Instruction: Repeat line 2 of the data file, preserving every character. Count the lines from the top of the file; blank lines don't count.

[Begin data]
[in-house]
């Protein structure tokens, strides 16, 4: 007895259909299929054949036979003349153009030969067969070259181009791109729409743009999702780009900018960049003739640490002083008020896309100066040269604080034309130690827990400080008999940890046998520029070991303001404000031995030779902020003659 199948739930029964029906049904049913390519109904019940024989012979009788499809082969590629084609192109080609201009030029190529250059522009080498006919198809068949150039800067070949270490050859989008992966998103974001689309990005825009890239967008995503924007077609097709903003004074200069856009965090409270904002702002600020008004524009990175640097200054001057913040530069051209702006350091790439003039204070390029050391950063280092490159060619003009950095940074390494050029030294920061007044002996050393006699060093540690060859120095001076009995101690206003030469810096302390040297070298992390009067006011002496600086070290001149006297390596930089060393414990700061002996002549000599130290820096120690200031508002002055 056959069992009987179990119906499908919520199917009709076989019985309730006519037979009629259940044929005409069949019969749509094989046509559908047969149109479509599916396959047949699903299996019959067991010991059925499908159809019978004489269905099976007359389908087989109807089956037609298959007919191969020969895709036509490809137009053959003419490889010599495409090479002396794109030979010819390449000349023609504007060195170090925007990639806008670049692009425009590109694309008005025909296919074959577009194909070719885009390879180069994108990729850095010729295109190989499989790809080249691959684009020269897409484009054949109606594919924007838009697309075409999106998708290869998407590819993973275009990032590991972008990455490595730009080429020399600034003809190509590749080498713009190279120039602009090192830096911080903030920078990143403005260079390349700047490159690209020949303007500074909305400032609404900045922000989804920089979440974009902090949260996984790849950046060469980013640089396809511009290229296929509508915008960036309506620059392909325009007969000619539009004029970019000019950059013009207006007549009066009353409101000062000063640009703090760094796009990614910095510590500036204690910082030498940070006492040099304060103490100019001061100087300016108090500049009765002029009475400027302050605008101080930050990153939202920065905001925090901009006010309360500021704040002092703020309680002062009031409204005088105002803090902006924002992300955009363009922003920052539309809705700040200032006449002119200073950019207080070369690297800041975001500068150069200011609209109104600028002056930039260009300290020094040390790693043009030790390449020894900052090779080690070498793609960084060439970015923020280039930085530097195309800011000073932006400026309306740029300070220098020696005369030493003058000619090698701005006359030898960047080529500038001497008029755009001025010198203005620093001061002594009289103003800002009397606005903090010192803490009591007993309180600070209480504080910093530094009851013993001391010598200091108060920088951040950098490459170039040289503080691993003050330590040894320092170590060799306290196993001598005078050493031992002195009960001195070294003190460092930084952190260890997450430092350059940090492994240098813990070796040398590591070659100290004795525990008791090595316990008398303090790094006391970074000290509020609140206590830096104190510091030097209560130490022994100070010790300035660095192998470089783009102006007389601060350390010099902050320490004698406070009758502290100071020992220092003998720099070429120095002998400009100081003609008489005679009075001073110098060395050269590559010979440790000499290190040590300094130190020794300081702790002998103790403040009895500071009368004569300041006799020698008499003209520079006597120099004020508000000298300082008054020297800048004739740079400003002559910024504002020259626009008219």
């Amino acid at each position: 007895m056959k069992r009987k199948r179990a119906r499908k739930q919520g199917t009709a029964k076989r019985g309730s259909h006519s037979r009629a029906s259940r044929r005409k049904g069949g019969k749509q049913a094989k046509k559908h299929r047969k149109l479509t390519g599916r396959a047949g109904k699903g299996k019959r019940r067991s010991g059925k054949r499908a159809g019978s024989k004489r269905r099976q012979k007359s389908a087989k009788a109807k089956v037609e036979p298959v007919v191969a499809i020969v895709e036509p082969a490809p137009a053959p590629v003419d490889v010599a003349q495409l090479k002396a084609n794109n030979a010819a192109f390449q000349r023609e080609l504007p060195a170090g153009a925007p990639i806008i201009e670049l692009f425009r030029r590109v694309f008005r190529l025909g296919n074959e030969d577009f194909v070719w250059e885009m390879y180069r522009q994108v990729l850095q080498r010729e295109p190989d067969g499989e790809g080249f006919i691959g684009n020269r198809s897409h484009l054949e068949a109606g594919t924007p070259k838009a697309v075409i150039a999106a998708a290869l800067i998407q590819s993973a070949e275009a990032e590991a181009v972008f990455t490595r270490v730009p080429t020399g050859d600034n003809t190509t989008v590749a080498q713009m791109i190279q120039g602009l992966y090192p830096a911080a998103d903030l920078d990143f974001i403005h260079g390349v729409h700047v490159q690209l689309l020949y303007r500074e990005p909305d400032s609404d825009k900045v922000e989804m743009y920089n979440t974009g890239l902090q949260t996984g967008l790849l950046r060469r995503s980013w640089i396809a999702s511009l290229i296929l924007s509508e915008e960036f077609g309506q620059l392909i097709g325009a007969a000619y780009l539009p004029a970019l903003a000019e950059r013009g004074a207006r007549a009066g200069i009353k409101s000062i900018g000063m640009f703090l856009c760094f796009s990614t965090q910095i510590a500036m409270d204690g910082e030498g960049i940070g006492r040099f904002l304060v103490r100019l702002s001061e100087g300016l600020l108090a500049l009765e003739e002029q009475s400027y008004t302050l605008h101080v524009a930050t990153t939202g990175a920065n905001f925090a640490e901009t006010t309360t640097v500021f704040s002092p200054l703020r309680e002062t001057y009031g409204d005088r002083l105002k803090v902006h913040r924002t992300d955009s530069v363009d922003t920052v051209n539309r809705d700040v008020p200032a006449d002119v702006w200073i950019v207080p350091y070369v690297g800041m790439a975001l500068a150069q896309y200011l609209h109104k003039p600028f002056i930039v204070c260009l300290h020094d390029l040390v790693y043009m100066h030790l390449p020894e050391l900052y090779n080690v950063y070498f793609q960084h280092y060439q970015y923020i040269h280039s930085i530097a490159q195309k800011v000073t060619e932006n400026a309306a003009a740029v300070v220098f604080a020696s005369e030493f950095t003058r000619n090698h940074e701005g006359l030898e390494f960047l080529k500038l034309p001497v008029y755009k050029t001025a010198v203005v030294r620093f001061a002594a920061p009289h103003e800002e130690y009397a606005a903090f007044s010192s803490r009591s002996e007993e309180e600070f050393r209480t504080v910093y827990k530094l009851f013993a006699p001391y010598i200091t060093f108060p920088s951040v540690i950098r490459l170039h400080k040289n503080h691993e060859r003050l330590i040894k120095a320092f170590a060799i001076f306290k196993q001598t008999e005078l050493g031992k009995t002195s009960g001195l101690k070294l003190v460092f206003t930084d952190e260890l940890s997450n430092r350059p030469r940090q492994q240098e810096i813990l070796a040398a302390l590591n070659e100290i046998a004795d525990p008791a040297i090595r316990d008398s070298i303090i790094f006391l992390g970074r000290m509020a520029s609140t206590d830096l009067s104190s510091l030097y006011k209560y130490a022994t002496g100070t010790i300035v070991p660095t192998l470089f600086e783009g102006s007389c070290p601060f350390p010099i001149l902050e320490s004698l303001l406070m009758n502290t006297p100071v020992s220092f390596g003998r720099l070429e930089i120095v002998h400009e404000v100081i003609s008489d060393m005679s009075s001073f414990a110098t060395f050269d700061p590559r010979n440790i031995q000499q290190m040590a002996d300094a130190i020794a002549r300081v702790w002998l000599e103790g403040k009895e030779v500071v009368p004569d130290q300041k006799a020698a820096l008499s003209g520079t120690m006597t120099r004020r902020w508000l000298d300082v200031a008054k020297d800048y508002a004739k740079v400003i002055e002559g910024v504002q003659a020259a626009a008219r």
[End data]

């Protein structure tokens, strides 16, 4: 007895259909299929054949036979003349153009030969067969070259181009791109729409743009999702780009900018960049003739640490002083008020896309100066040269604080034309130690827990400080008999940890046998520029070991303001404000031995030779902020003659 199948739930029964029906049904049913390519109904019940024989012979009788499809082969590629084609192109080609201009030029190529250059522009080498006919198809068949150039800067070949270490050859989008992966998103974001689309990005825009890239967008995503924007077609097709903003004074200069856009965090409270904002702002600020008004524009990175640097200054001057913040530069051209702006350091790439003039204070390029050391950063280092490159060619003009950095940074390494050029030294920061007044002996050393006699060093540690060859120095001076009995101690206003030469810096302390040297070298992390009067006011002496600086070290001149006297390596930089060393414990700061002996002549000599130290820096120690200031508002002055 056959069992009987179990119906499908919520199917009709076989019985309730006519037979009629259940044929005409069949019969749509094989046509559908047969149109479509599916396959047949699903299996019959067991010991059925499908159809019978004489269905099976007359389908087989109807089956037609298959007919191969020969895709036509490809137009053959003419490889010599495409090479002396794109030979010819390449000349023609504007060195170090925007990639806008670049692009425009590109694309008005025909296919074959577009194909070719885009390879180069994108990729850095010729295109190989499989790809080249691959684009020269897409484009054949109606594919924007838009697309075409999106998708290869998407590819993973275009990032590991972008990455490595730009080429020399600034003809190509590749080498713009190279120039602009090192830096911080903030920078990143403005260079390349700047490159690209020949303007500074909305400032609404900045922000989804920089979440974009902090949260996984790849950046060469980013640089396809511009290229296929509508915008960036309506620059392909325009007969000619539009004029970019000019950059013009207006007549009066009353409101000062000063640009703090760094796009990614910095510590500036204690910082030498940070006492040099304060103490100019001061100087300016108090500049009765002029009475400027302050605008101080930050990153939202920065905001925090901009006010309360500021704040002092703020309680002062009031409204005088105002803090902006924002992300955009363009922003920052539309809705700040200032006449002119200073950019207080070369690297800041975001500068150069200011609209109104600028002056930039260009300290020094040390790693043009030790390449020894900052090779080690070498793609960084060439970015923020280039930085530097195309800011000073932006400026309306740029300070220098020696005369030493003058000619090698701005006359030898960047080529500038001497008029755009001025010198203005620093001061002594009289103003800002009397606005903090010192803490009591007993309180600070209480504080910093530094009851013993001391010598200091108060920088951040950098490459170039040289503080691993003050330590040894320092170590060799306290196993001598005078050493031992002195009960001195070294003190460092930084952190260890997450430092350059940090492994240098813990070796040398590591070659100290004795525990008791090595316990008398303090790094006391970074000290509020609140206590830096104190510091030097209560130490022994100070010790300035660095192998470089783009102006007389601060350390010099902050320490004698406070009758502290100071020992220092003998720099070429120095002998400009100081003609008489005679009075001073110098060395050269590559010979440790000499290190040590300094130190020794300081702790002998103790403040009895500071009368004569300041006799020698008499003209520079006597120099004020508000000298300082008054020297800048004739740079400003002559910024504002020259626009008219």